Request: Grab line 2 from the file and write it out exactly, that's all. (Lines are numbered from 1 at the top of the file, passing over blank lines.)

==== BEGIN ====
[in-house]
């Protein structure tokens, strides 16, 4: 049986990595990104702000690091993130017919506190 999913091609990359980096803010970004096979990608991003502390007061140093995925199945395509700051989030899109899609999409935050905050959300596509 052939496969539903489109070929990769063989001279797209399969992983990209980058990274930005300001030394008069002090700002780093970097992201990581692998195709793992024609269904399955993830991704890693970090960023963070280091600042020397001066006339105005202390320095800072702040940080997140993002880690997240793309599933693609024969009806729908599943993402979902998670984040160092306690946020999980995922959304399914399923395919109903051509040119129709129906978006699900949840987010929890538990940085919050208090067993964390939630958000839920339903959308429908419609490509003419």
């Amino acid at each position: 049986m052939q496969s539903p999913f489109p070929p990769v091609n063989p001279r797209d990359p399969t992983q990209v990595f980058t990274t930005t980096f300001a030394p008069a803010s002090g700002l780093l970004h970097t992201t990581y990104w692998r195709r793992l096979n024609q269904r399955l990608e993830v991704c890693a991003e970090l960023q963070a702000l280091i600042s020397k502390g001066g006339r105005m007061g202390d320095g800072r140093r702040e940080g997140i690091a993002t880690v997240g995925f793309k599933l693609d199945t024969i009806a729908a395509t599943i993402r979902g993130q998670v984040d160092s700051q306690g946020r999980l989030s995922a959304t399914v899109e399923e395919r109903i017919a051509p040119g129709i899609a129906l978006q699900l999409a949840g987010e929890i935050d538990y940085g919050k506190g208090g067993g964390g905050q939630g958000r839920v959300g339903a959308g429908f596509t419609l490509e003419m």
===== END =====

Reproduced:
């Protein structure tokens, strides 16, 4: 049986990595990104702000690091993130017919506190 999913091609990359980096803010970004096979990608991003502390007061140093995925199945395509700051989030899109899609999409935050905050959300596509 052939496969539903489109070929990769063989001279797209399969992983990209980058990274930005300001030394008069002090700002780093970097992201990581692998195709793992024609269904399955993830991704890693970090960023963070280091600042020397001066006339105005202390320095800072702040940080997140993002880690997240793309599933693609024969009806729908599943993402979902998670984040160092306690946020999980995922959304399914399923395919109903051509040119129709129906978006699900949840987010929890538990940085919050208090067993964390939630958000839920339903959308429908419609490509003419």